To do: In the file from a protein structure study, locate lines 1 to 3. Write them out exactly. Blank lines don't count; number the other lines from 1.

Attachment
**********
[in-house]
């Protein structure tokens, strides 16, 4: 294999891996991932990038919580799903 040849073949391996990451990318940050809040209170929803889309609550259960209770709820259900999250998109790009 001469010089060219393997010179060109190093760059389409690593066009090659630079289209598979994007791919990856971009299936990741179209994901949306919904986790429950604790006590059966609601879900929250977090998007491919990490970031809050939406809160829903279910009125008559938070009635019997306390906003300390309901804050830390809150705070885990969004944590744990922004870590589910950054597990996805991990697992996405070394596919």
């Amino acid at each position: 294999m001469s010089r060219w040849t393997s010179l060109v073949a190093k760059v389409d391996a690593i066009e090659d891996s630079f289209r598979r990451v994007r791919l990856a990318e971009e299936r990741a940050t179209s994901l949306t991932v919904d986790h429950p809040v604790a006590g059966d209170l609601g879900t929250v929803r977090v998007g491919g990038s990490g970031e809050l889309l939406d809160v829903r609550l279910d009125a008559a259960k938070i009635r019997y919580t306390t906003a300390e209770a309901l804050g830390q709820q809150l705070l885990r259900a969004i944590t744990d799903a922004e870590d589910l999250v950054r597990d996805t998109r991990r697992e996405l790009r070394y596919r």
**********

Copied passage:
[in-house]
């Protein structure tokens, strides 16, 4: 294999891996991932990038919580799903 040849073949391996990451990318940050809040209170929803889309609550259960209770709820259900999250998109790009 001469010089060219393997010179060109190093760059389409690593066009090659630079289209598979994007791919990856971009299936990741179209994901949306919904986790429950604790006590059966609601879900929250977090998007491919990490970031809050939406809160829903279910009125008559938070009635019997306390906003300390309901804050830390809150705070885990969004944590744990922004870590589910950054597990996805991990697992996405070394596919």
């Amino acid at each position: 294999m001469s010089r060219w040849t393997s010179l060109v073949a190093k760059v389409d391996a690593i066009e090659d891996s630079f289209r598979r990451v994007r791919l990856a990318e971009e299936r990741a940050t179209s994901l949306t991932v919904d986790h429950p809040v604790a006590g059966d209170l609601g879900t929250v929803r977090v998007g491919g990038s990490g970031e809050l889309l939406d809160v829903r609550l279910d009125a008559a259960k938070i009635r019997y919580t306390t906003a300390e209770a309901l804050g830390q709820q809150l705070l885990r259900a969004i944590t744990d799903a922004e870590d589910l999250v950054r597990d996805t998109r991990r697992e996405l790009r070394y596919r």